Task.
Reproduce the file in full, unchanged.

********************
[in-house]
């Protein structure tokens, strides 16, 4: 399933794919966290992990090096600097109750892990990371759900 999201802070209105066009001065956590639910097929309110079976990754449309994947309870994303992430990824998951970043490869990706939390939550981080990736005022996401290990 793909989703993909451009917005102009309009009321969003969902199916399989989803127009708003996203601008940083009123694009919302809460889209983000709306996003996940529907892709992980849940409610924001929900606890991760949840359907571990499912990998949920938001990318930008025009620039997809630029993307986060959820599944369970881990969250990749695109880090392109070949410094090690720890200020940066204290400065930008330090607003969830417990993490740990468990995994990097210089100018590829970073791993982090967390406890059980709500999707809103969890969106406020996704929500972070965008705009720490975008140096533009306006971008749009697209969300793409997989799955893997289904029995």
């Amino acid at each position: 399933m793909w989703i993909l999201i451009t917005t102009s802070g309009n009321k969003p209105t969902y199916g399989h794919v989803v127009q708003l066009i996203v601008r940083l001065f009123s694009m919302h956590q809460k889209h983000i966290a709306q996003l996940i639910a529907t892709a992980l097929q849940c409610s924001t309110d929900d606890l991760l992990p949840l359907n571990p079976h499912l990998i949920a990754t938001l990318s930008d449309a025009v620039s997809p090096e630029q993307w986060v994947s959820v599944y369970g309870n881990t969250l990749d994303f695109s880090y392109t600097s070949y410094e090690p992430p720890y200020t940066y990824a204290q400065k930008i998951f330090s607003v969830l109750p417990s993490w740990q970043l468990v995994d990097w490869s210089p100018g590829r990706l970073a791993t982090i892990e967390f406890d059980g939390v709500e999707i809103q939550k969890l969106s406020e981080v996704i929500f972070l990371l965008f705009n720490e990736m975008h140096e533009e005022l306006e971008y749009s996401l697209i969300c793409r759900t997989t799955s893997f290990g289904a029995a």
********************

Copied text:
[in-house]
């Protein structure tokens, strides 16, 4: 399933794919966290992990090096600097109750892990990371759900 999201802070209105066009001065956590639910097929309110079976990754449309994947309870994303992430990824998951970043490869990706939390939550981080990736005022996401290990 793909989703993909451009917005102009309009009321969003969902199916399989989803127009708003996203601008940083009123694009919302809460889209983000709306996003996940529907892709992980849940409610924001929900606890991760949840359907571990499912990998949920938001990318930008025009620039997809630029993307986060959820599944369970881990969250990749695109880090392109070949410094090690720890200020940066204290400065930008330090607003969830417990993490740990468990995994990097210089100018590829970073791993982090967390406890059980709500999707809103969890969106406020996704929500972070965008705009720490975008140096533009306006971008749009697209969300793409997989799955893997289904029995």
């Amino acid at each position: 399933m793909w989703i993909l999201i451009t917005t102009s802070g309009n009321k969003p209105t969902y199916g399989h794919v989803v127009q708003l066009i996203v601008r940083l001065f009123s694009m919302h956590q809460k889209h983000i966290a709306q996003l996940i639910a529907t892709a992980l097929q849940c409610s924001t309110d929900d606890l991760l992990p949840l359907n571990p079976h499912l990998i949920a990754t938001l990318s930008d449309a025009v620039s997809p090096e630029q993307w986060v994947s959820v599944y369970g309870n881990t969250l990749d994303f695109s880090y392109t600097s070949y410094e090690p992430p720890y200020t940066y990824a204290q400065k930008i998951f330090s607003v969830l109750p417990s993490w740990q970043l468990v995994d990097w490869s210089p100018g590829r990706l970073a791993t982090i892990e967390f406890d059980g939390v709500e999707i809103q939550k969890l969106s406020e981080v996704i929500f972070l990371l965008f705009n720490e990736m975008h140096e533009e005022l306006e971008y749009s996401l697209i969300c793409r759900t997989t799955s893997f290990g289904a029995a």